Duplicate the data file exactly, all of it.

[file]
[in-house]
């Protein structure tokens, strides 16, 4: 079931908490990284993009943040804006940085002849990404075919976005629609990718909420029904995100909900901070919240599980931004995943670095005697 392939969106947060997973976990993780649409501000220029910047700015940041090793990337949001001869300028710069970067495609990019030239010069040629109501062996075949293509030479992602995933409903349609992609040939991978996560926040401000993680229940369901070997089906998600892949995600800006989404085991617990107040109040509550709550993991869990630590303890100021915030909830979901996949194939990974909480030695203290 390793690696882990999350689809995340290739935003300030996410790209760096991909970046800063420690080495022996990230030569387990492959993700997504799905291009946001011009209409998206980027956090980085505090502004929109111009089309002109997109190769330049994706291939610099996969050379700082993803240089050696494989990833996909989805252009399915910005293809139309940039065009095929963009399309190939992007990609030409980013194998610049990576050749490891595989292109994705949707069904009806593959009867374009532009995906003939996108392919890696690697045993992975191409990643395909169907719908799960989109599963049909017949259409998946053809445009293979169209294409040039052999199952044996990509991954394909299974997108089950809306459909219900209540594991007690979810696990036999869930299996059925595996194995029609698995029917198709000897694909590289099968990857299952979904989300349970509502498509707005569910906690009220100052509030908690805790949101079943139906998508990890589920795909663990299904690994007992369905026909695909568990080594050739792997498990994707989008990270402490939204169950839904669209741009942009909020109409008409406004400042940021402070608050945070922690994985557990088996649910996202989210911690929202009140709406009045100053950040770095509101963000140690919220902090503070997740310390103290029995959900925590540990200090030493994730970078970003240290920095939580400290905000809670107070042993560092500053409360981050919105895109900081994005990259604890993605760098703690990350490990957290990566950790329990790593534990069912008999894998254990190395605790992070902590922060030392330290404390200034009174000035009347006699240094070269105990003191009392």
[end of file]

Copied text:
[in-house]
């Protein structure tokens, strides 16, 4: 079931908490990284993009943040804006940085002849990404075919976005629609990718909420029904995100909900901070919240599980931004995943670095005697 392939969106947060997973976990993780649409501000220029910047700015940041090793990337949001001869300028710069970067495609990019030239010069040629109501062996075949293509030479992602995933409903349609992609040939991978996560926040401000993680229940369901070997089906998600892949995600800006989404085991617990107040109040509550709550993991869990630590303890100021915030909830979901996949194939990974909480030695203290 390793690696882990999350689809995340290739935003300030996410790209760096991909970046800063420690080495022996990230030569387990492959993700997504799905291009946001011009209409998206980027956090980085505090502004929109111009089309002109997109190769330049994706291939610099996969050379700082993803240089050696494989990833996909989805252009399915910005293809139309940039065009095929963009399309190939992007990609030409980013194998610049990576050749490891595989292109994705949707069904009806593959009867374009532009995906003939996108392919890696690697045993992975191409990643395909169907719908799960989109599963049909017949259409998946053809445009293979169209294409040039052999199952044996990509991954394909299974997108089950809306459909219900209540594991007690979810696990036999869930299996059925595996194995029609698995029917198709000897694909590289099968990857299952979904989300349970509502498509707005569910906690009220100052509030908690805790949101079943139906998508990890589920795909663990299904690994007992369905026909695909568990080594050739792997498990994707989008990270402490939204169950839904669209741009942009909020109409008409406004400042940021402070608050945070922690994985557990088996649910996202989210911690929202009140709406009045100053950040770095509101963000140690919220902090503070997740310390103290029995959900925590540990200090030493994730970078970003240290920095939580400290905000809670107070042993560092500053409360981050919105895109900081994005990259604890993605760098703690990350490990957290990566950790329990790593534990069912008999894998254990190395605790992070902590922060030392330290404390200034009174000035009347006699240094070269105990003191009392």